To be a good listener you must acquire a musical culture, as in literature. You must be familiar with the history and development of music, you must listen. The person with the subscription ticket for concerts, he is not necessarily a musically cultured person. He is musical only because the music is performed in front of him. To receive music you have to open the ears and wait, not for Godot, but for the music; you must feel that it is something you need. Some let the ear be present and they make no effort to understand. To listen is an effort, and just to hear is no merit. A duck hears also.The larger the audience, the worse. I have never attached much importance to the collective mind and collective opinion. You can imagine what collective opinion looks like. Especially in America, they like to speak and work with masses. But music is not a moral activity, to render the masses more happy. Music cannot deal with such things. Music never was for the masses. I am not against masses. But please do not confuse the value of the music which is addressed from ear to ear with the value of music addressed from one ear to a million ears. That doesn’t mean for millions, but for each of the millions. Don’t make the mistake of merely multiplying.No audiences are good anywhere, but the major level, the best musical level, is that of the Germans. They have a higher level of listeners because of their musical history and musical culture. You can think how it was in the seventeenth and eighteenth centuries. The people who listened to music were much more learned; music was for them a language which they knew well. They knew not only by passive listening but by active playing. Everybody played—harpsichords, organs, flutes, violins. They had the habit of music played with their own hands, not only by ears. Now we hear music by the gramophone. This gives maybe more people a connection with music, but the result is not the same because the passive is not the active.Accustomcy to music is a fact with which we have to count. We think that very difficult works like all the last works of Beethoven are better understood now. No, people are simply more accustomed to them. It isn’t that they understand better. People are not shocked by dissonances. Otherwise, why should we write them? And shocking really means striking. To be merely shocking is vulgar. It could not be the legal goal merely to be shocking. Music should be striking.A composer thinks about the audience, but not primarily. If you think about audience, you don’t think about your work. You think about a reaction which will come from certain things. If the audience is yourself, that is quite different. To be yourself the audience is difficult; it is difficult to multiply yourself. To become an audience by imaginary multiplication does not give you new value.Where is music going? How can we see the direction? Even going very high we can see very little. The higher we go, the less we see, because we are far away. If we are very close we see only a part of the mountain. We can judge about some facts. But to draw a conclusion is another thing. We can never be absolutely right.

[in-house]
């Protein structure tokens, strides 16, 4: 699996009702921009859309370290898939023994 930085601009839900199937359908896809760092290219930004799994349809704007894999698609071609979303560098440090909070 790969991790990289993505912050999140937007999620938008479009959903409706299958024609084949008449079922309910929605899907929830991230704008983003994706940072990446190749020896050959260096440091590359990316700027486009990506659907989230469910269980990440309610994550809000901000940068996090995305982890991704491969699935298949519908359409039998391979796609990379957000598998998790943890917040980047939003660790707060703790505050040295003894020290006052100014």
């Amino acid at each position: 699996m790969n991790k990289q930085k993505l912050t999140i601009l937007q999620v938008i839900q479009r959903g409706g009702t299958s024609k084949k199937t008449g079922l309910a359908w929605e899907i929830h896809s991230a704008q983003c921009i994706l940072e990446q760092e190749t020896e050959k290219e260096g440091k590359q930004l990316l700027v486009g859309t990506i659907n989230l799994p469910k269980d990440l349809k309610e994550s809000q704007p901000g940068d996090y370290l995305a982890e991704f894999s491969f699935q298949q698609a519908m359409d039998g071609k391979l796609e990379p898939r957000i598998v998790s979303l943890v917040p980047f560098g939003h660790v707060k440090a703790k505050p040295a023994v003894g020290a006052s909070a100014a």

That pretty much covers the good news side of the day’s efforts.
However, Walsh’s footnote also specified that a “substantial excerpt” of this text was included in Memories and Commentaries, a book published by Faber and Faber in 2002 that lists both Stravinsky and Craft as authors (in that order). This is basically a “greatest hits” volume of material that had first appeared in the five books that Craft compiled based on his conversations with Stravinsky: Conversations with Igor Stravinsky (1958), Memories and Commentaries (1960), Expositions and Developments (1962), Dialogues (1982), and Themes and Conclusion (1972). Note that the title Memories and Commentaries appears twice, each identified by a different abbreviation in Walsh’s bibliography. The abbreviation in Walsh’s footnote refers to the 2002 edition, but the page number he provides makes no sense. Unfortunately, that was the volume I found on the shelf at the San Francisco Public Library. I now have the card catalog number for the 1960 volume and will have to make another trip to find it (hopefully without having to walk through the rain)! Meanwhile, having the larger body of text that was excerpted for inclusion in Memories and Commentaries is definitely a step in the right direction!